Sly does it. Tiptoe catspaws. Slide and creep.
But why? What for? How? Who? When! Where did it all begin?
‘You don’t know, do you?’ asks Carapace Clavicle Moundshroud climbing outunder the pile of leaves under the Halloween Tree. ‘You don’t REALLY know!’

–Ray Bradbury
from ‘The Halloween Tree’

All Hallow’s Eve – a celebration of the end of summer, the coming of the time of waiting, the time of the wandering dead. The traditions on which what we know as Halloween have been practiced for centuries. With bonfires and fests, the ancient Britons celebrated in honor of their sun-god and Samhain (pronounced Sow-un or Sow-in), their lord of death, who gathered the souls of the dead who had been consigned to time in the bodies of animals in punishment for their sins.

The Romans celebrated the same kind of festival at this time in honor of their goddess Pomona, a patroness of fruits and gardens.

I wonder if that’s where the idea of the pumpkin patch started?

It wasn’t until the eighth century that the Church designated a date for All Saints Day, which in November 1, the morning after All Hallow’s Eve–the vigil of All Saints. “She chose this time of year, it is supposed, because in her part of the world it was the time of barrenness on the earth. The harvest was in, the summer done, the world brown and drab and mindful of death. Snow had not yet descended to comfort and hide the bony trees or blackened fields; so with little effort man could look about and see a meditation on death and life hereafter.”

Some cultures spent the night before All Saints–or All Hallow’s Eve–staying vigilant, expecting the souls of the dead to walk the earth, since those liberated from Purgatory were free to visit their old homes.

It wasn’t until centuries later that people began dressing like the creatures of nightmares, performing antics in exchange for food and drink. This practice is called mumming, from which the practice of trick-or-treating evolved.

Begging at the door grew from an ancient English custom of knocking at doors to beg for a “soul cake” in return for which the beggars promised to pray for the dead of the household.

Happy Halloween, everyone!

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9 thoughts on “HAPPY HALLOWEEN!”

  1. Nice to know where our Halloween customs came from, Tracy. Interesting how it’s evolved from a time of somber meditation into a night of fun. My daughter used to spend most of the year planning her Halloween costume. Now my little granddaughter (her niece)is doing the same thing. This year she’ll be a little tiger.
    Happy Halloween everybody!

  2. HI Tracy, I love Halloween. We had our neighborhood party on Saturday night and our four year old grandson, Captain America, had a ball. Our new grandson hasn’t arrived yet…he’s due November 6. But just in case, I bought him a “Boo” onesie. Ah well, it cost a dollar at the dollar store LOL. We also had fun picking out a giant pumpkin at our local patch.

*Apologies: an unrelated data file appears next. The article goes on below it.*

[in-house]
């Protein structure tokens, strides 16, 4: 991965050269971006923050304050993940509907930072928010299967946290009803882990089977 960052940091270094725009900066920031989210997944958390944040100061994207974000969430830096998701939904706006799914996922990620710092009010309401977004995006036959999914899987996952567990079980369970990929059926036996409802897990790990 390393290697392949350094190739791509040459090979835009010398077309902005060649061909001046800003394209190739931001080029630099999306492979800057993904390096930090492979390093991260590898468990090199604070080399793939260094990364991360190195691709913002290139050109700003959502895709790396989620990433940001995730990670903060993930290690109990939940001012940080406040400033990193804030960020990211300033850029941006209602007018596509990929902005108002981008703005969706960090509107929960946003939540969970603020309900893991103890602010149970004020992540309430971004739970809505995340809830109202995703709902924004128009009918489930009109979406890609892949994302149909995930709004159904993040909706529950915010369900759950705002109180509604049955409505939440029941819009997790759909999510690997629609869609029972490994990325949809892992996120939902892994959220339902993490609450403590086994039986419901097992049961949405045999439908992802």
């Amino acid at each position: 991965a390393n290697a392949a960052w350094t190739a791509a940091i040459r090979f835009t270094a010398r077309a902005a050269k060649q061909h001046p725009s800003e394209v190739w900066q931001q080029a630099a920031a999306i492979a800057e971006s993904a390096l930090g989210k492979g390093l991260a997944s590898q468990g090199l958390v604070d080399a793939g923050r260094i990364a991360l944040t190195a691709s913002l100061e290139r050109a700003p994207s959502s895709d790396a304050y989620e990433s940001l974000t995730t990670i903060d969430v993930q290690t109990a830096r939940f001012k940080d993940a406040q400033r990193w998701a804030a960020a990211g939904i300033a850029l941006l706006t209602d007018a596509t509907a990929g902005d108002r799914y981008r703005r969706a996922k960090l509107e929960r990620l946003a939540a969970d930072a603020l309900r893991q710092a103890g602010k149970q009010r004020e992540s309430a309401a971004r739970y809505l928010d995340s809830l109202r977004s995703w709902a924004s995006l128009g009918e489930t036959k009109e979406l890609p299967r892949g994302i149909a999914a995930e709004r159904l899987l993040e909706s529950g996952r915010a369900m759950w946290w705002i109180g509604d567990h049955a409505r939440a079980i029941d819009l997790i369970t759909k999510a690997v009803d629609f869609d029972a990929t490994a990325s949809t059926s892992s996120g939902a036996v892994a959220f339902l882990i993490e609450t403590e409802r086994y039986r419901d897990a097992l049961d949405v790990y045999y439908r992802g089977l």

Have a fun night, everybody.

  3. With kids, Halloween is always fun. My older son is going as a mummy so tonight I’ll be wrapping him in cloth strips. My younger son is going to a football player. My daughter is the eldeest, and she plans to dress in pioneer garb, but to only be an escort. She feels like she is too old to ask for candy. Plus with the new braces, there is less she can eat. I made sure to buy candy for our own house that would be braces-friendly, though so she could still have some treats. Of course I also bought my favorites. 🙂

  4. Tracy, thanks for the great post. My granddaughter just got her after school, came in and asked where all the Tootsie Rolls went out of the candy bag we’d bought from Sam’s over the weekend. Hum? I guess there’s a Tootsie Roll thief in our family. Maybe it’s Miss Kitty? Maybe …. I hope everyone has a safe and fun Halloween evening. Hugs, Phyliss

  5. My kids always had a great time at Halloween, both decorating the house and going door-to-door. But it’s been pretty much a non-event here since they grew up and moved out. We live on the end of a dead end street with few kids left in the neighboring houses so we don’t get many trick-or-treaters. But I always stock up on candy, just in case…

  6. Thanks for the info on the history of Halloween. We have lived out in the country for the past 20 years and just don’t get any Trick or Treaters. A family with three children moved in not far from us and I saw them load up in costume, but they didn’t stop. The town has a Main Street event every year and that is probably where they are headed.
    I miss the years when we lived in AF base housing and knew just about everyone. Halloween was a great time to visit. Parents dressed up and went around with their kids. One year my husband wore the clown costume I’d made matching the one I made for our daughter. He took a mug of something hot and did a “Trick or Drink” trip around the block with the kids. I think he had more than just coffee in that mug when he got back.
    We had a family Oktoberfest dinner last night and I gave everyone in the family their “Treat Bags.” Today I am eating the candy I always buy in hopes of Trick or Treater (hopes they don’t show up). At least I am buying less.

    Hope you all had a fun Halloween.

  7. Out here the houses are tucked into every little winding road around the lake. So our church–and others–do Trunk or Treat where we decorate the trunks of our cars and create a “neighborhood” for the kids. tons of fun for everyone involved.

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